The FSA is advising people who frequently eat lead-shot game to cut down their consumption
By Will Finch
Friday, 19 October 2012
Frequent eaters of lead-shot game have been advised to eat less of this type of meat
People who eat lead-shot game on a frequent basis are exposing themselves to potentially harmful levels of lead, according to new guidance from the government department responsible for food safety.
The Food Standards Agency (FSA), which has conducted a study of consumers of wild game in Scotland, says that frequent consumers of lead-shot game should eat less of this type of meat. It says its advice is especially important for vulnerable groups such as toddlers, children, pregnant women and women trying for a baby, as exposure to lead can “harm the developing brain and nervous system”.
FSA director of food safety Dr Alison Gleadle said: “This advice is targeted specifically at the small number of people who eat lead-shot game on a frequent basis.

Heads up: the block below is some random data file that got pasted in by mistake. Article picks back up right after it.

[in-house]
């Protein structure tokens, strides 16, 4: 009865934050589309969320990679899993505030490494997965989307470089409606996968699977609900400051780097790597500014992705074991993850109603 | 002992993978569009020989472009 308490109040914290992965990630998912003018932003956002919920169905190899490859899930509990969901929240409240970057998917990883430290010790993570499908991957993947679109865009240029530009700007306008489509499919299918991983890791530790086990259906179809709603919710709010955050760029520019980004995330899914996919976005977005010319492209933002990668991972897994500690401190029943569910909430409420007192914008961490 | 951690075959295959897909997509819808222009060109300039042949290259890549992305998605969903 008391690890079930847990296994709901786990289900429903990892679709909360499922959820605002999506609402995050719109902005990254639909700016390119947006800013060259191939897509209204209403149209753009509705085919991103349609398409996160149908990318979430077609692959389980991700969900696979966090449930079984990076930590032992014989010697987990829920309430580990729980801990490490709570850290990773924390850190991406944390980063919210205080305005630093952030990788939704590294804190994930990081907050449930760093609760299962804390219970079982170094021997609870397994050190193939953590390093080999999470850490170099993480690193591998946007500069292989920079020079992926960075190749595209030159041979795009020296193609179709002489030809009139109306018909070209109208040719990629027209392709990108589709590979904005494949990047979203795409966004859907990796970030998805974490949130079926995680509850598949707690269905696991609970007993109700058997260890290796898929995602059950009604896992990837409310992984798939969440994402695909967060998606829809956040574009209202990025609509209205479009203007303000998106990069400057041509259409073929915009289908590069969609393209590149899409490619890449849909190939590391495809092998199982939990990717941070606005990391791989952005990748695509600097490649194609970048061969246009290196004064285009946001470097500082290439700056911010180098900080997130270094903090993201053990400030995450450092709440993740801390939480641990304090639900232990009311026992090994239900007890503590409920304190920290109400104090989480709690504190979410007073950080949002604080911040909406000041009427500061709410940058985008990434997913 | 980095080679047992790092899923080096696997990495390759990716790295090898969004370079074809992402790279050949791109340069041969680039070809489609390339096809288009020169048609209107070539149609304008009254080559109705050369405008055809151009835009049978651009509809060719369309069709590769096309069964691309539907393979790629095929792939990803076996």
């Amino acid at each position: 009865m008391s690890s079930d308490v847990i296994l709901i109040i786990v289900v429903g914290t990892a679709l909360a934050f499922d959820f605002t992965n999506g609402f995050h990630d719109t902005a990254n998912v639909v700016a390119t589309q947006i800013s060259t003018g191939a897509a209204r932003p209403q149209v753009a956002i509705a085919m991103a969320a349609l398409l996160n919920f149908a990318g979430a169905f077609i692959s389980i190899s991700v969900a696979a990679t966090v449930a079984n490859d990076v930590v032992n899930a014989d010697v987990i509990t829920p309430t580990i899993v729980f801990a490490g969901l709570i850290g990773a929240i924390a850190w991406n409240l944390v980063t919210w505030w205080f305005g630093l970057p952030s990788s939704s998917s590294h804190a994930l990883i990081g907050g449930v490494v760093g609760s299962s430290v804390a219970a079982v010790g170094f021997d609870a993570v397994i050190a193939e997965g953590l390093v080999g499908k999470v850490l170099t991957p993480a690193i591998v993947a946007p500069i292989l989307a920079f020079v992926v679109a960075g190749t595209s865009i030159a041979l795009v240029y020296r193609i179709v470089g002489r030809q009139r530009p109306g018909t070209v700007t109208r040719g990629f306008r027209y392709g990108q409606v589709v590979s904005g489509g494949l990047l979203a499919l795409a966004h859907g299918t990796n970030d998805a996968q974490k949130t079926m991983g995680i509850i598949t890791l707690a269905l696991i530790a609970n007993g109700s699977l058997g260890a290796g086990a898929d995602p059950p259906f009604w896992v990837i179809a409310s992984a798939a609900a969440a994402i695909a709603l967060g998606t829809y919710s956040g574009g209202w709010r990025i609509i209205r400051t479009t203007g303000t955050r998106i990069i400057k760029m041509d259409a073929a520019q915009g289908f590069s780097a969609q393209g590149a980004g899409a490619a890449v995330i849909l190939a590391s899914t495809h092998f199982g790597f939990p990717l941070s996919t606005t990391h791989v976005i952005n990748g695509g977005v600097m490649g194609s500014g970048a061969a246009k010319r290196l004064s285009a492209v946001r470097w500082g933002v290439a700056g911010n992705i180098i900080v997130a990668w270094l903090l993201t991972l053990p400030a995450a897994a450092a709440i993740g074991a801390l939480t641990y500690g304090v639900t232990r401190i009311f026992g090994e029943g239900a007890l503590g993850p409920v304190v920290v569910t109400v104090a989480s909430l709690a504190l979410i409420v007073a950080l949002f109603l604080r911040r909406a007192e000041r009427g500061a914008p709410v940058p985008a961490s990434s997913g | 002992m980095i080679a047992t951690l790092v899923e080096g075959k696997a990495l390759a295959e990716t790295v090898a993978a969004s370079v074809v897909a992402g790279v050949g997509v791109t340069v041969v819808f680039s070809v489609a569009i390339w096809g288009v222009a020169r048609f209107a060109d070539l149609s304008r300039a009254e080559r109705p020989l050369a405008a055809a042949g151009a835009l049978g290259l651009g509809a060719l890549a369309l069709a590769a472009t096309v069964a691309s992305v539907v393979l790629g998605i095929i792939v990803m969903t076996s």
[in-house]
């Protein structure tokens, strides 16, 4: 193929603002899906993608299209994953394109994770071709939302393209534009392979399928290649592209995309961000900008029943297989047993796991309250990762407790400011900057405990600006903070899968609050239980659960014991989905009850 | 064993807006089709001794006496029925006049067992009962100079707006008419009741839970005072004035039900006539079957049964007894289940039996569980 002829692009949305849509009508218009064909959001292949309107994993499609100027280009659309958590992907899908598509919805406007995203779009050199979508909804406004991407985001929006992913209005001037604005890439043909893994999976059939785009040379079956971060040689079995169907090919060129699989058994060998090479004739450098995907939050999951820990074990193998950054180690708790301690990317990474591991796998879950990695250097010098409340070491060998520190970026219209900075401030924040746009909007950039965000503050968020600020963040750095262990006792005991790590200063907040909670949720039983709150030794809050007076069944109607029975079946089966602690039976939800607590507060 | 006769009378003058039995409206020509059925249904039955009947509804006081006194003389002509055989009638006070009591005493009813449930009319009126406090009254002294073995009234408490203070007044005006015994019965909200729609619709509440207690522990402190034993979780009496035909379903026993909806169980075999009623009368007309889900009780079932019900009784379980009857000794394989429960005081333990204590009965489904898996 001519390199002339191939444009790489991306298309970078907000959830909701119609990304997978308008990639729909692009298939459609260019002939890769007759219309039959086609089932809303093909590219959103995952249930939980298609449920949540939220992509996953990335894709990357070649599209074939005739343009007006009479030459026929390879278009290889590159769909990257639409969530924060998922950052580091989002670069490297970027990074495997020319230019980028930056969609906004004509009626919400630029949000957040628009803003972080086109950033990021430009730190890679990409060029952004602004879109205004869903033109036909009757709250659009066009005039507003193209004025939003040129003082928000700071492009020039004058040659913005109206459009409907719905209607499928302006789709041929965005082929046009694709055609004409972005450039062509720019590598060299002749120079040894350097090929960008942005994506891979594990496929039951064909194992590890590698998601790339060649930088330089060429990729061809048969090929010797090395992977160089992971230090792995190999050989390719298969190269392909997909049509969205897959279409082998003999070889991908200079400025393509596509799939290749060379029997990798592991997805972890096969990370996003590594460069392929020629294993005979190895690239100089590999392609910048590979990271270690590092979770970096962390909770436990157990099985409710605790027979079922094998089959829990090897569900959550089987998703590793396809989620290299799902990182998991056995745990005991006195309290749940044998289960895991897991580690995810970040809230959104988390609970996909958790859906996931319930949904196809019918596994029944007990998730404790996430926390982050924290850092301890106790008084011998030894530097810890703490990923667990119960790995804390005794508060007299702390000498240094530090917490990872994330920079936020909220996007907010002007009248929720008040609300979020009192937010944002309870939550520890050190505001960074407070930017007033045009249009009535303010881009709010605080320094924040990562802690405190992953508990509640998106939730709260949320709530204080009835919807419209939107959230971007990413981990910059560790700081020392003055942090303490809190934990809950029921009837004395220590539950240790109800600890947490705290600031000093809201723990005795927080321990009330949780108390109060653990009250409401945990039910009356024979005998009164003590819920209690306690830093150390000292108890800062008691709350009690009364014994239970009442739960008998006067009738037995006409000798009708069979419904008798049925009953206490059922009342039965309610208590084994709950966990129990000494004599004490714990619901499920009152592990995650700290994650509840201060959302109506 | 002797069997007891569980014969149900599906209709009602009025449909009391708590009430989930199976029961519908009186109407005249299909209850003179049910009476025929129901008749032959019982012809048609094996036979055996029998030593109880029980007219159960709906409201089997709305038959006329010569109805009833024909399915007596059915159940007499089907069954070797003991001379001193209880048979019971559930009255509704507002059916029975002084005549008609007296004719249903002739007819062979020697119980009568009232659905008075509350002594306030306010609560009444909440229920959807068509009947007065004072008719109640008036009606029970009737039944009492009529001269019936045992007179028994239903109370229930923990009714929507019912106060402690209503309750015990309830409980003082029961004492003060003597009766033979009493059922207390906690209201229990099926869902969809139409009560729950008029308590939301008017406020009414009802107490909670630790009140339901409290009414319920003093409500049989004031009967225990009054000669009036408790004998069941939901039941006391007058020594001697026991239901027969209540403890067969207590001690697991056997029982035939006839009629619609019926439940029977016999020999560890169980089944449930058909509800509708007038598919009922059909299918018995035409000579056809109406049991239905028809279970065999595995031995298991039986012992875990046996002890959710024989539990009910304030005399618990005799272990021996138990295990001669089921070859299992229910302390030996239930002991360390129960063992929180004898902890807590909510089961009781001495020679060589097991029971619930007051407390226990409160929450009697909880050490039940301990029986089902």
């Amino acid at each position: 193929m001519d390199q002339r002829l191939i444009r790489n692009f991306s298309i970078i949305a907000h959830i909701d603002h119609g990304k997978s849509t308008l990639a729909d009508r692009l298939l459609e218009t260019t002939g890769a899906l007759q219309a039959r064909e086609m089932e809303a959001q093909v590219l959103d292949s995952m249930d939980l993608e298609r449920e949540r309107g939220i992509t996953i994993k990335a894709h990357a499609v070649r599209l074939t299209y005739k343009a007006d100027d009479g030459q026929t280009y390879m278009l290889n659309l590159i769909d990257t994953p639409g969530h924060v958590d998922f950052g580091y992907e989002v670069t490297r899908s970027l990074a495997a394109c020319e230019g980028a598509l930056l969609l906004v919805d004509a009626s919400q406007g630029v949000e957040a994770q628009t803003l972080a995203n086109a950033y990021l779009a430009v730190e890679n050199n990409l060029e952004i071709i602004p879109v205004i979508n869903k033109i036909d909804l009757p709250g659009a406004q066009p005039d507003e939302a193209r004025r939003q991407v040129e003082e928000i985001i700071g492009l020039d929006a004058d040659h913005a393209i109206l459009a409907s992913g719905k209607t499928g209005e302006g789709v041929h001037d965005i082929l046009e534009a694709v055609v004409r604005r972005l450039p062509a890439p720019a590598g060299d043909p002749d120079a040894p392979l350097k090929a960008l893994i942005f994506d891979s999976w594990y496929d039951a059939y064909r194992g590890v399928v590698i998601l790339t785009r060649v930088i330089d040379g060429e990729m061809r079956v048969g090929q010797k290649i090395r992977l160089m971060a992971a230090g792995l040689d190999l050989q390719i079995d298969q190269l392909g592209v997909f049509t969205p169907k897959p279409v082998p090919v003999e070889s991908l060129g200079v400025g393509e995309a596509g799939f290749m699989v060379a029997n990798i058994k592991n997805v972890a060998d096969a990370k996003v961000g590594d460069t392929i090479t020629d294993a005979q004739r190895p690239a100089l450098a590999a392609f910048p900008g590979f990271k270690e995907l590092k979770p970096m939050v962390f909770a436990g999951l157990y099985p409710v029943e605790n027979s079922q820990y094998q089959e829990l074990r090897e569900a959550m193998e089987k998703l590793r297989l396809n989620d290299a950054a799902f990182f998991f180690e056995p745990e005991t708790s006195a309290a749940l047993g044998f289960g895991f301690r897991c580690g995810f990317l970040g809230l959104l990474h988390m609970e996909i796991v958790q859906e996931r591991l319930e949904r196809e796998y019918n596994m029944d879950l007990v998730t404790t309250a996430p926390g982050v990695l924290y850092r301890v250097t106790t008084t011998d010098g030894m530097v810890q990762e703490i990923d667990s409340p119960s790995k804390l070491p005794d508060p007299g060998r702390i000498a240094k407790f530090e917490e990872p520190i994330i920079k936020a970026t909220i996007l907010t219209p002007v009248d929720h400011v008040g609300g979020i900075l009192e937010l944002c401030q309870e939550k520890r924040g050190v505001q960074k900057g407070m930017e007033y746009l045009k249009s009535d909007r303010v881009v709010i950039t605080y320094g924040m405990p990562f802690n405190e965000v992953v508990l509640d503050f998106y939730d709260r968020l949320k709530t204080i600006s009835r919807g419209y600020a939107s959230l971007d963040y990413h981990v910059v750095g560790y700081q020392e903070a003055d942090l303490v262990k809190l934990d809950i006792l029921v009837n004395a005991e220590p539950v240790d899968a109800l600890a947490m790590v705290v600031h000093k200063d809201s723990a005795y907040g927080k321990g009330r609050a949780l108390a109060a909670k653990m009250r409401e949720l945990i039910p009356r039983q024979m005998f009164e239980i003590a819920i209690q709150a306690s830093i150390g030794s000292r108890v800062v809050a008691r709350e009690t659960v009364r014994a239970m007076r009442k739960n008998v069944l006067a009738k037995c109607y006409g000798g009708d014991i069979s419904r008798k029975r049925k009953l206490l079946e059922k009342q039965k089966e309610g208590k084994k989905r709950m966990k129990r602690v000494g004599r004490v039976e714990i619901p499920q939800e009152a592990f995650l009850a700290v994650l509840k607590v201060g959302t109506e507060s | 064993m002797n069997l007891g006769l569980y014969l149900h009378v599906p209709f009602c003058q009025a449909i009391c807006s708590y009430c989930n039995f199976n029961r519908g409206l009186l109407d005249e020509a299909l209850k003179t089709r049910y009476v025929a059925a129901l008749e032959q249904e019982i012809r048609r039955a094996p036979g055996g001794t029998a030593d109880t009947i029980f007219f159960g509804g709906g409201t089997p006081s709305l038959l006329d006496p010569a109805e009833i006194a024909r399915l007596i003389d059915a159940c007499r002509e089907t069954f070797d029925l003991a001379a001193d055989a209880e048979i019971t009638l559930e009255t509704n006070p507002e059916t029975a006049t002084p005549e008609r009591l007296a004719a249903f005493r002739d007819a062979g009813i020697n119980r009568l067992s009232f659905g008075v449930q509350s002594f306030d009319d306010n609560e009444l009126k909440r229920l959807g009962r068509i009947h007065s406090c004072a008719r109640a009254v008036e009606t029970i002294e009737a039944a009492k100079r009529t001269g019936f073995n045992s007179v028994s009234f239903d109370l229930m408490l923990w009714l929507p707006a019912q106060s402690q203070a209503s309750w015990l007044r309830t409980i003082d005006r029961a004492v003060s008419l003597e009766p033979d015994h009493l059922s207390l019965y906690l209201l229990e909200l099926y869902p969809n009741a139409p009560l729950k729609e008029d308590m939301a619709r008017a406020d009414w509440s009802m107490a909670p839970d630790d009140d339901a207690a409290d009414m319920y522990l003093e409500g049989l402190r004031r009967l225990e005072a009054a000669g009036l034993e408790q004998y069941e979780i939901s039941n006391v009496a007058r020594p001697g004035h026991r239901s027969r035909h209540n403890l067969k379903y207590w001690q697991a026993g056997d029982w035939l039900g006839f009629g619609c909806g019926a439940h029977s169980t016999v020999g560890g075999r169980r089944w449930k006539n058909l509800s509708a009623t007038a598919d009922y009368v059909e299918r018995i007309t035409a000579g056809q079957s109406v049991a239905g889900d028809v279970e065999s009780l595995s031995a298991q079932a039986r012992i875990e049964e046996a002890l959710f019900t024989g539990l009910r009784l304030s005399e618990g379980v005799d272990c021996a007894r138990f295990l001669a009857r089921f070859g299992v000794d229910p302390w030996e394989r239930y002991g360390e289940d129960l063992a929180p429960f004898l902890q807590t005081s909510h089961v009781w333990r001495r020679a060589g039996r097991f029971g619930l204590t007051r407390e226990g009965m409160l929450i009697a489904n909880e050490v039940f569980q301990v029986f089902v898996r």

“To minimise the risk of lead intake, people who frequently eat lead-shot game — particularly, small game — should cut down their consumption.”
The new guidance from the FSA was received sceptically by shooting organisations. BASC director of communications Christopher Graffius pointed out that the European Food Safety Authority says the greatest source of lead in food is from cereals and potatoes.
The rest of this article appears in the 17th October issue of Shooting Times.
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